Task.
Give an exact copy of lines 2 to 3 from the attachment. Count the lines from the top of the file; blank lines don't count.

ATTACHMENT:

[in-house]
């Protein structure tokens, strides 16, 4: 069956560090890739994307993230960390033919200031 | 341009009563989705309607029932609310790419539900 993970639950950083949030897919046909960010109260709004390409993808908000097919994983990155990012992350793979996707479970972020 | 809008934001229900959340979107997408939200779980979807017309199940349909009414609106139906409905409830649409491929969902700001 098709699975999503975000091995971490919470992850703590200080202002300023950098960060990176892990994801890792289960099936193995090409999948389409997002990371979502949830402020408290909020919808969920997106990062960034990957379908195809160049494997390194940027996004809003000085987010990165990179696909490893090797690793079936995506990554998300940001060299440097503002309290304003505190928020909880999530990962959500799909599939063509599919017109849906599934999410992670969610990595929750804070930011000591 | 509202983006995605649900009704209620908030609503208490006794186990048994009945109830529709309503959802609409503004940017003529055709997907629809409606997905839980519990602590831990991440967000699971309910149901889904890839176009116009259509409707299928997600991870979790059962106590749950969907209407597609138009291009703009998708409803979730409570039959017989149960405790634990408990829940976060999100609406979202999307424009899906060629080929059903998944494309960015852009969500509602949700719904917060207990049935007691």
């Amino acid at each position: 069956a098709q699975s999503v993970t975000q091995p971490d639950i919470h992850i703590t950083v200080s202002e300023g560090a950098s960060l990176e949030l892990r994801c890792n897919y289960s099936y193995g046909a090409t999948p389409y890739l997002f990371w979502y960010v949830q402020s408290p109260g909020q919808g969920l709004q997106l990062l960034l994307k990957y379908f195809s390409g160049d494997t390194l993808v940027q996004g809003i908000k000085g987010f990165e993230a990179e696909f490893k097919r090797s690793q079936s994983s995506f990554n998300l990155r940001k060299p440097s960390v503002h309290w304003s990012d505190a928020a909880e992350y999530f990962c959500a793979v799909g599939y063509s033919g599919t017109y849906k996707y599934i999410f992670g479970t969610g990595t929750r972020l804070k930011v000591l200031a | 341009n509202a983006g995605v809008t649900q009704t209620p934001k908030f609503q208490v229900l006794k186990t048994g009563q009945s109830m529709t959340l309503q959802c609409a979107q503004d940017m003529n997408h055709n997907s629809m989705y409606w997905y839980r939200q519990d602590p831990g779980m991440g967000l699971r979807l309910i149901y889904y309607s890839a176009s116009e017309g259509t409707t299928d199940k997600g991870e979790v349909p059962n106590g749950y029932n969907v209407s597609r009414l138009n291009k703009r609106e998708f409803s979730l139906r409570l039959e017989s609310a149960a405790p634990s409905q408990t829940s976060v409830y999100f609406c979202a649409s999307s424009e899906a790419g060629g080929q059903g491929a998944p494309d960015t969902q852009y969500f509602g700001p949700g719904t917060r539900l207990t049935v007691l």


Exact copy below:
């Protein structure tokens, strides 16, 4: 069956560090890739994307993230960390033919200031 | 341009009563989705309607029932609310790419539900 993970639950950083949030897919046909960010109260709004390409993808908000097919994983990155990012992350793979996707479970972020 | 809008934001229900959340979107997408939200779980979807017309199940349909009414609106139906409905409830649409491929969902700001 098709699975999503975000091995971490919470992850703590200080202002300023950098960060990176892990994801890792289960099936193995090409999948389409997002990371979502949830402020408290909020919808969920997106990062960034990957379908195809160049494997390194940027996004809003000085987010990165990179696909490893090797690793079936995506990554998300940001060299440097503002309290304003505190928020909880999530990962959500799909599939063509599919017109849906599934999410992670969610990595929750804070930011000591 | 509202983006995605649900009704209620908030609503208490006794186990048994009945109830529709309503959802609409503004940017003529055709997907629809409606997905839980519990602590831990991440967000699971309910149901889904890839176009116009259509409707299928997600991870979790059962106590749950969907209407597609138009291009703009998708409803979730409570039959017989149960405790634990408990829940976060999100609406979202999307424009899906060629080929059903998944494309960015852009969500509602949700719904917060207990049935007691």
């Amino acid at each position: 069956a098709q699975s999503v993970t975000q091995p971490d639950i919470h992850i703590t950083v200080s202002e300023g560090a950098s960060l990176e949030l892990r994801c890792n897919y289960s099936y193995g046909a090409t999948p389409y890739l997002f990371w979502y960010v949830q402020s408290p109260g909020q919808g969920l709004q997106l990062l960034l994307k990957y379908f195809s390409g160049d494997t390194l993808v940027q996004g809003i908000k000085g987010f990165e993230a990179e696909f490893k097919r090797s690793q079936s994983s995506f990554n998300l990155r940001k060299p440097s960390v503002h309290w304003s990012d505190a928020a909880e992350y999530f990962c959500a793979v799909g599939y063509s033919g599919t017109y849906k996707y599934i999410f992670g479970t969610g990595t929750r972020l804070k930011v000591l200031a | 341009n509202a983006g995605v809008t649900q009704t209620p934001k908030f609503q208490v229900l006794k186990t048994g009563q009945s109830m529709t959340l309503q959802c609409a979107q503004d940017m003529n997408h055709n997907s629809m989705y409606w997905y839980r939200q519990d602590p831990g779980m991440g967000l699971r979807l309910i149901y889904y309607s890839a176009s116009e017309g259509t409707t299928d199940k997600g991870e979790v349909p059962n106590g749950y029932n969907v209407s597609r009414l138009n291009k703009r609106e998708f409803s979730l139906r409570l039959e017989s609310a149960a405790p634990s409905q408990t829940s976060v409830y999100f609406c979202a649409s999307s424009e899906a790419g060629g080929q059903g491929a998944p494309d960015t969902q852009y969500f509602g700001p949700g719904t917060r539900l207990t049935v007691l």